Waking hours... with TV chef Edward Hayden
Edward Hayden (31) is a TV chef, author and culinary lecturer. He was born in Graiguenamanagh, Co Kilkenny, and still lives there. In his spare time, he is heavily involved in amateur dramatics
Every week I do a cookery slot on TV3 on Ireland AM, so on Tuesday mornings the alarm rings off at 4.15am, crazy o'clock. Welcome to the glamorous world of cooking. I get up at 4.30am, then it's into the shower and after that, I glam myself up as much as I can at that hour of the morning.
I love style. All my spare cash goes on the glamour. For the television, you're trying to get something that will make you look slim. People can be funny. The other day, I met a woman in the supermarket who said: "You have the same shirt on this morning as you did on last week's show." I've become very conscious about things like that. I should be doing the fashion slot.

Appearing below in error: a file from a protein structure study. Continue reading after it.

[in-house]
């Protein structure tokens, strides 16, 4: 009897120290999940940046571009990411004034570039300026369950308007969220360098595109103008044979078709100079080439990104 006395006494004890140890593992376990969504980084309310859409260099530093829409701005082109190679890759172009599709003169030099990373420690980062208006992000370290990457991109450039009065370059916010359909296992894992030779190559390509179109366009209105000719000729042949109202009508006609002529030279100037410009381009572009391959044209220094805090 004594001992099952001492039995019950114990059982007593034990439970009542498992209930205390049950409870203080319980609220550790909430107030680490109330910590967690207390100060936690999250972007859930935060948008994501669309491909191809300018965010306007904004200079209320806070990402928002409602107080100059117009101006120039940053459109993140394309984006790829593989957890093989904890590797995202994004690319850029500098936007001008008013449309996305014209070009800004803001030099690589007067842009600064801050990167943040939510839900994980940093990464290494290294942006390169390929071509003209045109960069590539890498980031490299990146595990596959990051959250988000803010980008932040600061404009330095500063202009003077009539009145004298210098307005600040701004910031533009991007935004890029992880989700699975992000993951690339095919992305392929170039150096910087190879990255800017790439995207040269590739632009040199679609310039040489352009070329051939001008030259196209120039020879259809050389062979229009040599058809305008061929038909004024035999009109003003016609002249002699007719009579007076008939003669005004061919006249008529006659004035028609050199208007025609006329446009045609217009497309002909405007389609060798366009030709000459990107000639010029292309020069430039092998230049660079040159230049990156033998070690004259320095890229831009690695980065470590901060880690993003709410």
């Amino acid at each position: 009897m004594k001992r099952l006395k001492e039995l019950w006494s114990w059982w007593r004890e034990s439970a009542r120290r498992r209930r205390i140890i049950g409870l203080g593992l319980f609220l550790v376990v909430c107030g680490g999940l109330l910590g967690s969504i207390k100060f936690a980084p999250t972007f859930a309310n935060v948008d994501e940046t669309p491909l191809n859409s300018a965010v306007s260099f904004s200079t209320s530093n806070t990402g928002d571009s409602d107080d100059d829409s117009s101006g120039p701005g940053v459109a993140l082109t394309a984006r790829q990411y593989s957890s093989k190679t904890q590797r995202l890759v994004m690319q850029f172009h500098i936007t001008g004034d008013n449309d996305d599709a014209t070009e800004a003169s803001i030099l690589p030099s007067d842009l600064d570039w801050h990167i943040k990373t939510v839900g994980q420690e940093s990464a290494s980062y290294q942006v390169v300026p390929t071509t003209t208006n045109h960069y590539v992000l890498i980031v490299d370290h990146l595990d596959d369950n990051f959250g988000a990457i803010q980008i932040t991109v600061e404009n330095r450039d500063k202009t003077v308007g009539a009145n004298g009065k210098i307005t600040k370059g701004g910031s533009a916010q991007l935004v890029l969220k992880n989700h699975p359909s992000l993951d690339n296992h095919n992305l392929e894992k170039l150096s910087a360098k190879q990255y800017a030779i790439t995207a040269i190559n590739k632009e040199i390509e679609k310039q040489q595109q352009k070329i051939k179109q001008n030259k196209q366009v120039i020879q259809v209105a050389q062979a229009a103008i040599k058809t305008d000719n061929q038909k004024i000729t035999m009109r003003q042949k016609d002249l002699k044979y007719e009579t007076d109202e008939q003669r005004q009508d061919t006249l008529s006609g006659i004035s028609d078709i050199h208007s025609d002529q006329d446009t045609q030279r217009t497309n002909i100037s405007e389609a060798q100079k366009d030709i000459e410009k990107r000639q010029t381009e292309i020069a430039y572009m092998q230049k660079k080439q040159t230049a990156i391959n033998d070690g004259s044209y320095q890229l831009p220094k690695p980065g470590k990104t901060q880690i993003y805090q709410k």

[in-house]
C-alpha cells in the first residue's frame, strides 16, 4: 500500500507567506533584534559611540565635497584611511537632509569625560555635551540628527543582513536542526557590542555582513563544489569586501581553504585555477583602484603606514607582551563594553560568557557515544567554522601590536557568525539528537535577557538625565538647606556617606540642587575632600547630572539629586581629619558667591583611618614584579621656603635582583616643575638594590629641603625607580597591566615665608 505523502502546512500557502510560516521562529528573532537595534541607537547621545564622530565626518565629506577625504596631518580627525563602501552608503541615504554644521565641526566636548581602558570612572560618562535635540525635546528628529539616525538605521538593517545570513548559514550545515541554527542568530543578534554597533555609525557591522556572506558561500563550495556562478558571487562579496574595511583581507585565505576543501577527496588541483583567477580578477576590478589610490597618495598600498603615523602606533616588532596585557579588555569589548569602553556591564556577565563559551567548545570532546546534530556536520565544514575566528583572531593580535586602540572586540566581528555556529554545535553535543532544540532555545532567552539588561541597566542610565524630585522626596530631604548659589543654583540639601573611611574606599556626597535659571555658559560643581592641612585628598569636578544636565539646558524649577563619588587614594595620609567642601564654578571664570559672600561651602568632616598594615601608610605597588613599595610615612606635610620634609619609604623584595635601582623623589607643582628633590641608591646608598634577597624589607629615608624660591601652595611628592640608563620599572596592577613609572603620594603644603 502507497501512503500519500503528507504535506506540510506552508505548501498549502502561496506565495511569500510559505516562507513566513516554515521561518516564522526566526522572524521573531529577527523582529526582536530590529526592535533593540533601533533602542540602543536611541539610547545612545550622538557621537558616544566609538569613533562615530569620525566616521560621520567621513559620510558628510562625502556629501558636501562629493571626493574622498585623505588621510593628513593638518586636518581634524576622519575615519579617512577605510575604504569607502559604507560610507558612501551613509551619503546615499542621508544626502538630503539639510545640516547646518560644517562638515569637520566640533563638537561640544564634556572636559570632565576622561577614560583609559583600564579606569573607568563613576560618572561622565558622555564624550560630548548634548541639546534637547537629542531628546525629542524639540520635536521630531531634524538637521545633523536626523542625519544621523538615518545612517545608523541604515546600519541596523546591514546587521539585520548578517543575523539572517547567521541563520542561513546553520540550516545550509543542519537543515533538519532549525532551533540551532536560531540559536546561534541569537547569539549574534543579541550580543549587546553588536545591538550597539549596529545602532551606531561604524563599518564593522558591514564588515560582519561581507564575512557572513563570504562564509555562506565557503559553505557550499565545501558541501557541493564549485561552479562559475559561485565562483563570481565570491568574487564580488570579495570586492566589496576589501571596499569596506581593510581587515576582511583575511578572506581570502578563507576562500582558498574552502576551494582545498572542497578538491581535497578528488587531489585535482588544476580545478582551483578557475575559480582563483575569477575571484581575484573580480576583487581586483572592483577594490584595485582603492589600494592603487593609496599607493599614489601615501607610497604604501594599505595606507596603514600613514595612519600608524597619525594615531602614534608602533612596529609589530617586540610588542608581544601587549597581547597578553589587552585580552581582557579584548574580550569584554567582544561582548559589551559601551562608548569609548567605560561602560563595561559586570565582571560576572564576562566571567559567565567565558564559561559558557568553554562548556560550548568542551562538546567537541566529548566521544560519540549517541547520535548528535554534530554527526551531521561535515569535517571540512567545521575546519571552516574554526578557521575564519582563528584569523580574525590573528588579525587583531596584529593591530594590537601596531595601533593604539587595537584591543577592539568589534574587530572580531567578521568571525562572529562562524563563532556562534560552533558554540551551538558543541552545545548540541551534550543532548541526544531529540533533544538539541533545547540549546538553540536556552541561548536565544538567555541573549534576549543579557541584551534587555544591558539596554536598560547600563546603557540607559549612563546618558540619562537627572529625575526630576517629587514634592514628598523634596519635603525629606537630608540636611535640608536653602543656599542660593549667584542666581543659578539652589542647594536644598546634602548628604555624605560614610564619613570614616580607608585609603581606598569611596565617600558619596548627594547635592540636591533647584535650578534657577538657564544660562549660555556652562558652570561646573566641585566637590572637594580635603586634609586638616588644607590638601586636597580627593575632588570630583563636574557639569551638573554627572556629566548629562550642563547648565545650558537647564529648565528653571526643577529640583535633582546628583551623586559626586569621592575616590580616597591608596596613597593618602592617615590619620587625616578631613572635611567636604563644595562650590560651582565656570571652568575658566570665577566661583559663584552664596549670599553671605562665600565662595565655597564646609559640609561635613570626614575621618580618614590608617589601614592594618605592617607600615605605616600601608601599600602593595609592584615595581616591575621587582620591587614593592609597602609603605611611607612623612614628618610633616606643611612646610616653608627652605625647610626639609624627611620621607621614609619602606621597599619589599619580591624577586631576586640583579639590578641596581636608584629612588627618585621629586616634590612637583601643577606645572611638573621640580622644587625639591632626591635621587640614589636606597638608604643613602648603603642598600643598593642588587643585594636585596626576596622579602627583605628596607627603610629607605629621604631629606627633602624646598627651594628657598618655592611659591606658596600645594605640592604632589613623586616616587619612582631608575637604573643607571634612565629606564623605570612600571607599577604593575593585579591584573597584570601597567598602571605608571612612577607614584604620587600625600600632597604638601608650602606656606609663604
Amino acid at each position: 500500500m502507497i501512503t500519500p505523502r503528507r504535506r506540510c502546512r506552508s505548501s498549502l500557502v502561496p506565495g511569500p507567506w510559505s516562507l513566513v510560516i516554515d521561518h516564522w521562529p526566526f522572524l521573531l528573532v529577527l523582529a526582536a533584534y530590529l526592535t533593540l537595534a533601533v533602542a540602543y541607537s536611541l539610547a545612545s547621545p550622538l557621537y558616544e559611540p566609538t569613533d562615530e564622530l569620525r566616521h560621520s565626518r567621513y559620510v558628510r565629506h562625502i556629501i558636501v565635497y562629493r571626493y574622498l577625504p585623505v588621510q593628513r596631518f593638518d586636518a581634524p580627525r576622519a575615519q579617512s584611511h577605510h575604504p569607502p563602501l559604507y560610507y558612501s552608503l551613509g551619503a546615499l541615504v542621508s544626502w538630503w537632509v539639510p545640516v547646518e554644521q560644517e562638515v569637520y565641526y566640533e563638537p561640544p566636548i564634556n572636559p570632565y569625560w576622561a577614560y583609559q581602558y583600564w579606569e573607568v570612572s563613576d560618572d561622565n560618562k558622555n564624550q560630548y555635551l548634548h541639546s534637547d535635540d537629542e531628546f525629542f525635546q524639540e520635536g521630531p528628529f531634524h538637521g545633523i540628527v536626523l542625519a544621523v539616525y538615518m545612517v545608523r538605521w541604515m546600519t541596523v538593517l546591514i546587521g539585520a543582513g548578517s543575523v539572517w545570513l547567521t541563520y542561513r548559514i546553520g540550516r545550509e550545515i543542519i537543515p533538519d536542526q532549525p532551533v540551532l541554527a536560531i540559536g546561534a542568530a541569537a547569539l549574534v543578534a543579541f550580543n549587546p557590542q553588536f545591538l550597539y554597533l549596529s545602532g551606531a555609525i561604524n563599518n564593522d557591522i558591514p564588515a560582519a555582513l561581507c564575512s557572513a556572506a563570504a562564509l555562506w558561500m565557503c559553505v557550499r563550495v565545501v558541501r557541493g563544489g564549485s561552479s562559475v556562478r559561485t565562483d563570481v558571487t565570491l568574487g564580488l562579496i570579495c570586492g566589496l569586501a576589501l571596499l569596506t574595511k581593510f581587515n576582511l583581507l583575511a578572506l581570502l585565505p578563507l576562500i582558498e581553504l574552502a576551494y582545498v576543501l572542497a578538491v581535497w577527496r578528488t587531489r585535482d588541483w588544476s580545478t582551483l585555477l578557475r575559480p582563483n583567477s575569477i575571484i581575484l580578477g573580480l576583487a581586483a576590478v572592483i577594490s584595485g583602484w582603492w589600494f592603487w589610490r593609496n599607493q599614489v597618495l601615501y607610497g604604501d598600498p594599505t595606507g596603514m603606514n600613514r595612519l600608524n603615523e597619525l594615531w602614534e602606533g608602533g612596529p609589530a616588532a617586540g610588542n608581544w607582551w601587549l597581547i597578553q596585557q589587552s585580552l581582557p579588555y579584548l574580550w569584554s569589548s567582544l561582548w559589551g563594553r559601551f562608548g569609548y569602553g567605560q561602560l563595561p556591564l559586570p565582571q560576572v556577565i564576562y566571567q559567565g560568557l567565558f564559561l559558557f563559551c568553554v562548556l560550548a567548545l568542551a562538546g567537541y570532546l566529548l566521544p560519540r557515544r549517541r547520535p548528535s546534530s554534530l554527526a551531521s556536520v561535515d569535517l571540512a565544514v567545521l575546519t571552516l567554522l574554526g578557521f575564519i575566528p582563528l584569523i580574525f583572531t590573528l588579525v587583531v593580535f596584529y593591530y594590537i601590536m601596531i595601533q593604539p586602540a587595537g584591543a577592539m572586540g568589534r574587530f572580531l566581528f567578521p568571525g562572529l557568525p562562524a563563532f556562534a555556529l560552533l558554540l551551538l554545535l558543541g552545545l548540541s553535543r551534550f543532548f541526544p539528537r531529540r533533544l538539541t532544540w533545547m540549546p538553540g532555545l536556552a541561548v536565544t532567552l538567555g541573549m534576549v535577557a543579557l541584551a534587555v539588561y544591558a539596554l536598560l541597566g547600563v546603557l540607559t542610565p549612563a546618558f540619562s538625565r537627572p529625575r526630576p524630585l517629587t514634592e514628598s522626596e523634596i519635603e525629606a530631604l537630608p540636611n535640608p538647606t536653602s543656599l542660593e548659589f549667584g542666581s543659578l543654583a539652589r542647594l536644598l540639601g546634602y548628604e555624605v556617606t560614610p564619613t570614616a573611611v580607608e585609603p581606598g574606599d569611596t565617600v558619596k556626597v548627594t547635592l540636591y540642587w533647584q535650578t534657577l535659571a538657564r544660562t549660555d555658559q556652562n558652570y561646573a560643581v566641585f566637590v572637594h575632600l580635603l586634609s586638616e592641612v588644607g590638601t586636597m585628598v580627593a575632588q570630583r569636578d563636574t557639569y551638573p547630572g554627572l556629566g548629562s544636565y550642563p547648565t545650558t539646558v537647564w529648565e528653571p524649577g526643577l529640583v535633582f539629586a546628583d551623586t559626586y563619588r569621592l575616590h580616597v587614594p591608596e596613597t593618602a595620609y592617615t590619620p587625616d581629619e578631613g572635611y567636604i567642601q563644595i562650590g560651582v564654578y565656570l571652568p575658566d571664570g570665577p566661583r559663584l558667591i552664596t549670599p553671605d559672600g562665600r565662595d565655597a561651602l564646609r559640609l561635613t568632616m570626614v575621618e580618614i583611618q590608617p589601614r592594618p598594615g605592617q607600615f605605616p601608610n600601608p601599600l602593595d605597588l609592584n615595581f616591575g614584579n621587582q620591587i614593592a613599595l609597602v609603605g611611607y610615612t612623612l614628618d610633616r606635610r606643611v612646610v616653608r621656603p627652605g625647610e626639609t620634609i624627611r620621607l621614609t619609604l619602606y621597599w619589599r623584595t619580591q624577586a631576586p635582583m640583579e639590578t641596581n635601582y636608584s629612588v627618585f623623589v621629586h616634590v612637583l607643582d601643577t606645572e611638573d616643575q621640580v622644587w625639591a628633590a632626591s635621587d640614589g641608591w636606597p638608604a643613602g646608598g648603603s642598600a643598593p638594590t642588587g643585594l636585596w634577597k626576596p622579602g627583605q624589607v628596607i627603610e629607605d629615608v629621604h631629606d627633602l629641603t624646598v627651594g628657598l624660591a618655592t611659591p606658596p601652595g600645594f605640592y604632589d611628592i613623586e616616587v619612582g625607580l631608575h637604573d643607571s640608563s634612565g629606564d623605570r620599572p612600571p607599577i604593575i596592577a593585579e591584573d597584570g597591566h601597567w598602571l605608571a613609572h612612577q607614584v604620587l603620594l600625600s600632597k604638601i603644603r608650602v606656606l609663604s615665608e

I'm not a big fan of breakfast. I might have a slice of homemade brown bread and a cup of tea. Then I'd have a piece of fruit in the car. I live in Graiguenamanagh, Co Kilkenny. I leave the house at 5am to make it up to Ballymount. I'm on at 8.35 but they do three teasers beforehand. I do a recipe every week. It could be a dessert or a main course. The car is packed with dry ingredients and equipment the night before. Then there is just a box in the fridge with meat or vegetables, and whatever else is perishable. If you want a teaspoon, you have to bring it yourself. I always say that if the car is robbed during the night, there is no slot; or else I'll be doing the beauty of a poached egg.